Thing is, New York can’t exist without Mississippis, and Germany can’t exist without Greeces. One man’s trade surplus is another man’s trade deficit.

For an in-depth look at the economic problem (and the ideologies behind it), check out Mark Blyth’s excellent Google Talk:


Caught by #clypegate ? How to make a Data Protection complaint



The Labour Party has issued a “dossier” to journalists of “abuse” by SNP members on twitter. Labour may have broken Data Protection law, and this post describes how, if you are in the dossier, you can make a complaint against the Labour Party to the Information Commissioner, for free. There are sample letters at the bottom.

Before I start, I’d like to say to all the people in the dossier: even if you’ve said something you shouldn’t have, we have all done that at least once. You have the movement’s solidarity. Nobody should be abusive on Twitter, and in some cases maybe the party will need to send you a reprimand.

But I know most of you are ordinary, decent people who have had one or two angry moments highlighted and sent to newspapers with the ability to broadcast their own to abuse to hundreds of thousands of people. You don’t deserve that.

Possible grounds for complaint

I am not a lawyer: this blog post contains my own and others’ opinions and is not in any way legal advice.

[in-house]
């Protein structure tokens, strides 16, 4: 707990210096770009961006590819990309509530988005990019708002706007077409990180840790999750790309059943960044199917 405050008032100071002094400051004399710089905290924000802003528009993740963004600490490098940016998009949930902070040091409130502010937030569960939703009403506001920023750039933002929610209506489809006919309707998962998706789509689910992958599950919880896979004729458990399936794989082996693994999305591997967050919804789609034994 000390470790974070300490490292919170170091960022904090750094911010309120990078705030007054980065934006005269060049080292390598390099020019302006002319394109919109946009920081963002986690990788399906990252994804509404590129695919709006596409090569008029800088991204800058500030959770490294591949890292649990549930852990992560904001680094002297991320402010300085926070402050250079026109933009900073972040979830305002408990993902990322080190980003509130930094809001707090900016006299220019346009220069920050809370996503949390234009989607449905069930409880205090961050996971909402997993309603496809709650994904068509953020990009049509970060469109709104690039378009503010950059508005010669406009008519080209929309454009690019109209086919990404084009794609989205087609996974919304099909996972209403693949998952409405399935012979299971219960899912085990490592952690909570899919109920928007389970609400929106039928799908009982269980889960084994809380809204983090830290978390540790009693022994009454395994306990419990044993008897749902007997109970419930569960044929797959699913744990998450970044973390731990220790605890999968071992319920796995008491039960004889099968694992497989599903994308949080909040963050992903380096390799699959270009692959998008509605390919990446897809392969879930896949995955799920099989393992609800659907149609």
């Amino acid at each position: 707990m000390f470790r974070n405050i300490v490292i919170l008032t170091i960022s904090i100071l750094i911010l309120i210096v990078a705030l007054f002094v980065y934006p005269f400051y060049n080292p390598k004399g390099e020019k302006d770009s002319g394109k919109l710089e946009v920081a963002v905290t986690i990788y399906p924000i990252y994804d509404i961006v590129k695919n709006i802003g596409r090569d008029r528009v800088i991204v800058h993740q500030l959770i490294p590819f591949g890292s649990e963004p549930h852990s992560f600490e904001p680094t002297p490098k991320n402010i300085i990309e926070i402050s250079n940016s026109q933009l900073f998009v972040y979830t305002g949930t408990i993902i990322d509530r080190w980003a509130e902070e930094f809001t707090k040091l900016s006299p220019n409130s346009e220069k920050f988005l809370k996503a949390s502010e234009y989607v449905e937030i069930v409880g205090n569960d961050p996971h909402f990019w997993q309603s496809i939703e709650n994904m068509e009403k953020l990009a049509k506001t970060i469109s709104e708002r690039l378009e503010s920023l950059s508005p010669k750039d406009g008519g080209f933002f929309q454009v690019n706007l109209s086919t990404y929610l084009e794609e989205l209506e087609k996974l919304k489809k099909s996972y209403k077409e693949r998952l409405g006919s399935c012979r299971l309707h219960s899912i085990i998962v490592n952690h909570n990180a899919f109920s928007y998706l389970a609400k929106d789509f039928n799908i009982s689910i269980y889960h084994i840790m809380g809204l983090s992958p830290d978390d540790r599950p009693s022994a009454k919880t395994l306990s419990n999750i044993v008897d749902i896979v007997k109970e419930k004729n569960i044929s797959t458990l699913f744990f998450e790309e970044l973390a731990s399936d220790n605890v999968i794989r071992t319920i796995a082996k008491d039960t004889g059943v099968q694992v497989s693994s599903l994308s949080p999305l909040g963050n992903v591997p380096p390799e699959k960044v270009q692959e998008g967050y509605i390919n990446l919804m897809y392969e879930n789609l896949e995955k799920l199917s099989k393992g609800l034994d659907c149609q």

There are three grounds for complaint that jump out at me:

1) According to Tim Turner (you should read his full post), you can complain on the grounds that the use of your data was not “fair” – Labour do not have a right to collect data on you and then distribute it to third parties in secret.

2) Also according to Tim Turner, to use your personal data, Labour require one of: “consent, a contract, a legal power or obligation, to be protecting vital interests, or a legitimate interest.” In his view, none of these conditions is met.

3) In my view, the leak of the document breaches the requirement that your data should be processed securely.

How to complain

Only the Information Commissioner can say for sure if there has been a breach. It is well worth asking him to investigate.

1) Call 0303 123 1113, the Information Commission helpline. They can advise you on your rights and the complaints process.